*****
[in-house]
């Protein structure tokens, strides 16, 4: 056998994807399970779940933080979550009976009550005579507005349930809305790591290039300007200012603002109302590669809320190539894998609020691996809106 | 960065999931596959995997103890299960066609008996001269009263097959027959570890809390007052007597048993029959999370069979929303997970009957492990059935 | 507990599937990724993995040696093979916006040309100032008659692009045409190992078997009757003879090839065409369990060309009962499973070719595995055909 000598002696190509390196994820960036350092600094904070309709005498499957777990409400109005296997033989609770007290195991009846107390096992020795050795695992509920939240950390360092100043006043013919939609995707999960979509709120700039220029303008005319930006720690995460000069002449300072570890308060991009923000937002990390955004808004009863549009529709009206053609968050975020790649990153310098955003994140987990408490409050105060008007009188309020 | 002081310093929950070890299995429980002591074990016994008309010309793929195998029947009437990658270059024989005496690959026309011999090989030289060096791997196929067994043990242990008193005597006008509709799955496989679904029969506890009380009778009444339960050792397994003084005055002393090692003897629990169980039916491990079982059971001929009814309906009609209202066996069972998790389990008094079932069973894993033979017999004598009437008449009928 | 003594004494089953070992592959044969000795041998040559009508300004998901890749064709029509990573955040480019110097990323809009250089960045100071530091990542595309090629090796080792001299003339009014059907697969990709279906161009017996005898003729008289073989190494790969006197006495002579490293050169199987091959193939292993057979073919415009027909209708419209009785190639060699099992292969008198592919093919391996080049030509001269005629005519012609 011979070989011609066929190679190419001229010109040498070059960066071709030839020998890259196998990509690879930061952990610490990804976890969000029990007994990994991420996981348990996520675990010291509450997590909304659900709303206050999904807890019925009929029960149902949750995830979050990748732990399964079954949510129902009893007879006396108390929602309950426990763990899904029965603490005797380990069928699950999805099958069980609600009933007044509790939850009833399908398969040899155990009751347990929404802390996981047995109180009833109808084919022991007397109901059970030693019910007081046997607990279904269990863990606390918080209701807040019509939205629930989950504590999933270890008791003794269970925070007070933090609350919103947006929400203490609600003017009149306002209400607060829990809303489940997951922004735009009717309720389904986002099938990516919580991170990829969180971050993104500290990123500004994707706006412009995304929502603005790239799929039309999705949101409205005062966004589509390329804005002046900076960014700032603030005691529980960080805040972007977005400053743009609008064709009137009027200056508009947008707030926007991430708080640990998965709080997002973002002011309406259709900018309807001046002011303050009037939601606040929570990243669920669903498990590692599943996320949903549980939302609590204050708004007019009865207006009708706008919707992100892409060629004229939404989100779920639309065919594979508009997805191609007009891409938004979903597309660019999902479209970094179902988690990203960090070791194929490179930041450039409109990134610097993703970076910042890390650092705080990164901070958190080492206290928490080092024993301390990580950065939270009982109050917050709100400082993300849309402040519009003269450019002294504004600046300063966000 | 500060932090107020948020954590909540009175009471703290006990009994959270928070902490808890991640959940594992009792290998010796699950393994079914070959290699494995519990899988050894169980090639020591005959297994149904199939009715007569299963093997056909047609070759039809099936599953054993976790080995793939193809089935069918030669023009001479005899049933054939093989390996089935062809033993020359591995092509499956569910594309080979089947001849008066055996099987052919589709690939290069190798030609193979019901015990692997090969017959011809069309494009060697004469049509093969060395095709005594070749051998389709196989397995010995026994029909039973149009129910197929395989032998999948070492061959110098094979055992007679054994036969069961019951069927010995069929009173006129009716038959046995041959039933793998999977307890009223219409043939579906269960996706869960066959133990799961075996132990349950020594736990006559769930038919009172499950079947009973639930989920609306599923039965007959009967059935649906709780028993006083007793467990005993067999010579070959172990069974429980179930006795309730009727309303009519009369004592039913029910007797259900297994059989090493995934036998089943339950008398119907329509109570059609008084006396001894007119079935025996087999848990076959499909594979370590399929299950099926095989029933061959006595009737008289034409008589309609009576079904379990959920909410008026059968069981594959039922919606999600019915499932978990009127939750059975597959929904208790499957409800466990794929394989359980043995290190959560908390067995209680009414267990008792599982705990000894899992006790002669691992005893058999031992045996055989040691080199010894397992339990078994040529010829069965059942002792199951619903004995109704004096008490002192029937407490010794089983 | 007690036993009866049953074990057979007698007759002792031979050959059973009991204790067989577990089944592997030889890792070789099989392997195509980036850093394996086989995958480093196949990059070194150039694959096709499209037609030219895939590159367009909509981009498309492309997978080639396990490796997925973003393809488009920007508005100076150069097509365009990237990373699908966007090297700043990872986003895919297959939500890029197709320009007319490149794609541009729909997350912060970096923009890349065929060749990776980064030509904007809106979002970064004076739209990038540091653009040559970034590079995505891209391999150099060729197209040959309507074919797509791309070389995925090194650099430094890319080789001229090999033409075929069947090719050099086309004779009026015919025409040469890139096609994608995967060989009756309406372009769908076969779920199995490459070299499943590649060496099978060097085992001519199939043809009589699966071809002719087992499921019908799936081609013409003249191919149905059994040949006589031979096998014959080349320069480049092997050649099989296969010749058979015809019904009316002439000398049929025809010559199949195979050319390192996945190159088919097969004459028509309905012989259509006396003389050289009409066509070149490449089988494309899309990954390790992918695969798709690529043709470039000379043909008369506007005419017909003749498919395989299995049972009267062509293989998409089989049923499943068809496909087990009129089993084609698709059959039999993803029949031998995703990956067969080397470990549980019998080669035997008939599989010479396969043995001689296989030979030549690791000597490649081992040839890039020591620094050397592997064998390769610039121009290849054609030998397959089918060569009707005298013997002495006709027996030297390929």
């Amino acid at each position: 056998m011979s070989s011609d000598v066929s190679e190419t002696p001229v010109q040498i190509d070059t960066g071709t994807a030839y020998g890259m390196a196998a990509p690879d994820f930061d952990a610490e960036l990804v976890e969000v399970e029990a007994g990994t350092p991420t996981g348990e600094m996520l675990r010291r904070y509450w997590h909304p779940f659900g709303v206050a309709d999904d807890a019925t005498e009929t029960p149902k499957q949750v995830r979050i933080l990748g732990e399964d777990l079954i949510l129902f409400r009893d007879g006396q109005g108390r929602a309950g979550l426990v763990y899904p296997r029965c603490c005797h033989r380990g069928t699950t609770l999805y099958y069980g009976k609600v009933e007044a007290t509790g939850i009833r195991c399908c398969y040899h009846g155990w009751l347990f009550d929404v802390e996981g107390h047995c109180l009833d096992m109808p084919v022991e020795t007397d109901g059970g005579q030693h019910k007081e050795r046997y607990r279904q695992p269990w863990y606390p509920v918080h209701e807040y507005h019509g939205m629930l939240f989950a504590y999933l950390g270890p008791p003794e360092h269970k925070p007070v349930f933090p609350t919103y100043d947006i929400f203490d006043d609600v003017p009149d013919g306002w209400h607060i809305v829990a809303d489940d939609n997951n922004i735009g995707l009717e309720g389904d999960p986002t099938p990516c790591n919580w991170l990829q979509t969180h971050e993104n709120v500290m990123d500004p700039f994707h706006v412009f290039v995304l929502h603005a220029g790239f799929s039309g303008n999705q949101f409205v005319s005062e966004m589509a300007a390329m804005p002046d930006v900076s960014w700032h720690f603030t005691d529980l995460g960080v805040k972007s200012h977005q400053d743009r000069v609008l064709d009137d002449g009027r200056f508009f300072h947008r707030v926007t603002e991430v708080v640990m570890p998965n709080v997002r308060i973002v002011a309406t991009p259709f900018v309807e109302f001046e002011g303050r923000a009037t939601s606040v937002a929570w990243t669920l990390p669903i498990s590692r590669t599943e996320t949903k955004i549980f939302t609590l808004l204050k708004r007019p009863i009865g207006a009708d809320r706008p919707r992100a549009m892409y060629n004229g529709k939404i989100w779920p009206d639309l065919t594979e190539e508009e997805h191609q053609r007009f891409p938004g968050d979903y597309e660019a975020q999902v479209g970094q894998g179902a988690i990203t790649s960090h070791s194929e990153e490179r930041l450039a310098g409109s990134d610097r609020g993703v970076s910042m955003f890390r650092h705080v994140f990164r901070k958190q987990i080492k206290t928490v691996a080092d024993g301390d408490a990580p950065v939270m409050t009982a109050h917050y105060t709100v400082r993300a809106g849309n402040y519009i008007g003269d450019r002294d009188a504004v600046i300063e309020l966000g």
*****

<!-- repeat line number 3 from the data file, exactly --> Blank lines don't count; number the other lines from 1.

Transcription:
């Amino acid at each position: 056998m011979s070989s011609d000598v066929s190679e190419t002696p001229v010109q040498i190509d070059t960066g071709t994807a030839y020998g890259m390196a196998a990509p690879d994820f930061d952990a610490e960036l990804v976890e969000v399970e029990a007994g990994t350092p991420t996981g348990e600094m996520l675990r010291r904070y509450w997590h909304p779940f659900g709303v206050a309709d999904d807890a019925t005498e009929t029960p149902k499957q949750v995830r979050i933080l990748g732990e399964d777990l079954i949510l129902f409400r009893d007879g006396q109005g108390r929602a309950g979550l426990v763990y899904p296997r029965c603490c005797h033989r380990g069928t699950t609770l999805y099958y069980g009976k609600v009933e007044a007290t509790g939850i009833r195991c399908c398969y040899h009846g155990w009751l347990f009550d929404v802390e996981g107390h047995c109180l009833d096992m109808p084919v022991e020795t007397d109901g059970g005579q030693h019910k007081e050795r046997y607990r279904q695992p269990w863990y606390p509920v918080h209701e807040y507005h019509g939205m629930l939240f989950a504590y999933l950390g270890p008791p003794e360092h269970k925070p007070v349930f933090p609350t919103y100043d947006i929400f203490d006043d609600v003017p009149d013919g306002w209400h607060i809305v829990a809303d489940d939609n997951n922004i735009g995707l009717e309720g389904d999960p986002t099938p990516c790591n919580w991170l990829q979509t969180h971050e993104n709120v500290m990123d500004p700039f994707h706006v412009f290039v995304l929502h603005a220029g790239f799929s039309g303008n999705q949101f409205v005319s005062e966004m589509a300007a390329m804005p002046d930006v900076s960014w700032h720690f603030t005691d529980l995460g960080v805040k972007s200012h977005q400053d743009r000069v609008l064709d009137d002449g009027r200056f508009f300072h947008r707030v926007t603002e991430v708080v640990m570890p998965n709080v997002r308060i973002v002011a309406t991009p259709f900018v309807e109302f001046e002011g303050r923000a009037t939601s606040v937002a929570w990243t669920l990390p669903i498990s590692r590669t599943e996320t949903k955004i549980f939302t609590l808004l204050k708004r007019p009863i009865g207006a009708d809320r706008p919707r992100a549009m892409y060629n004229g529709k939404i989100w779920p009206d639309l065919t594979e190539e508009e997805h191609q053609r007009f891409p938004g968050d979903y597309e660019a975020q999902v479209g970094q894998g179902a988690i990203t790649s960090h070791s194929e990153e490179r930041l450039a310098g409109s990134d610097r609020g993703v970076s910042m955003f890390r650092h705080v994140f990164r901070k958190q987990i080492k206290t928490v691996a080092d024993g301390d408490a990580p950065v939270m409050t009982a109050h917050y105060t709100v400082r993300a809106g849309n402040y519009i008007g003269d450019r002294d009188a504004v600046i300063e309020l966000g």